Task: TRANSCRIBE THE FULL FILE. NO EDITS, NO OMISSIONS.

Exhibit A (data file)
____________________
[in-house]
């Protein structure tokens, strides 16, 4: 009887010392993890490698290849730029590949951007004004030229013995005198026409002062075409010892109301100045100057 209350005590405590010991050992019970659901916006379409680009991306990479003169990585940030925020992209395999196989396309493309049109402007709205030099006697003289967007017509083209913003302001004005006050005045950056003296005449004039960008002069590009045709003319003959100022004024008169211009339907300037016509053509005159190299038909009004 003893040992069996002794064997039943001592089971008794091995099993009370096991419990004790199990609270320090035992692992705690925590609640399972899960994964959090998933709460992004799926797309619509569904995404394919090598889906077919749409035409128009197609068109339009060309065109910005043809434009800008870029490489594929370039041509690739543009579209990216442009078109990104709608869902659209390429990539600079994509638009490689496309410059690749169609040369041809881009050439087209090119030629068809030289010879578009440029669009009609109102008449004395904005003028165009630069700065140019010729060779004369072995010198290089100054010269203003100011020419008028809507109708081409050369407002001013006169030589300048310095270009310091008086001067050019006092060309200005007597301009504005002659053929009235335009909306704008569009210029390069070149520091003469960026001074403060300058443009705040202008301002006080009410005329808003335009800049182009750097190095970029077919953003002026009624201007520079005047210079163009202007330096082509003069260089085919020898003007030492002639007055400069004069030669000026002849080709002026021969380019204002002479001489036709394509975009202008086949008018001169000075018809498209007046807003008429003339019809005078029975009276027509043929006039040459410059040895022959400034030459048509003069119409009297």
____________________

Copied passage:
[in-house]
């Protein structure tokens, strides 16, 4: 009887010392993890490698290849730029590949951007004004030229013995005198026409002062075409010892109301100045100057 209350005590405590010991050992019970659901916006379409680009991306990479003169990585940030925020992209395999196989396309493309049109402007709205030099006697003289967007017509083209913003302001004005006050005045950056003296005449004039960008002069590009045709003319003959100022004024008169211009339907300037016509053509005159190299038909009004 003893040992069996002794064997039943001592089971008794091995099993009370096991419990004790199990609270320090035992692992705690925590609640399972899960994964959090998933709460992004799926797309619509569904995404394919090598889906077919749409035409128009197609068109339009060309065109910005043809434009800008870029490489594929370039041509690739543009579209990216442009078109990104709608869902659209390429990539600079994509638009490689496309410059690749169609040369041809881009050439087209090119030629068809030289010879578009440029669009009609109102008449004395904005003028165009630069700065140019010729060779004369072995010198290089100054010269203003100011020419008028809507109708081409050369407002001013006169030589300048310095270009310091008086001067050019006092060309200005007597301009504005002659053929009235335009909306704008569009210029390069070149520091003469960026001074403060300058443009705040202008301002006080009410005329808003335009800049182009750097190095970029077919953003002026009624201007520079005047210079163009202007330096082509003069260089085919020898003007030492002639007055400069004069030669000026002849080709002026021969380019204002002479001489036709394509975009202008086949008018001169000075018809498209007046807003008429003339019809005078029975009276027509043929006039040459410059040895022959400034030459048509003069119409009297």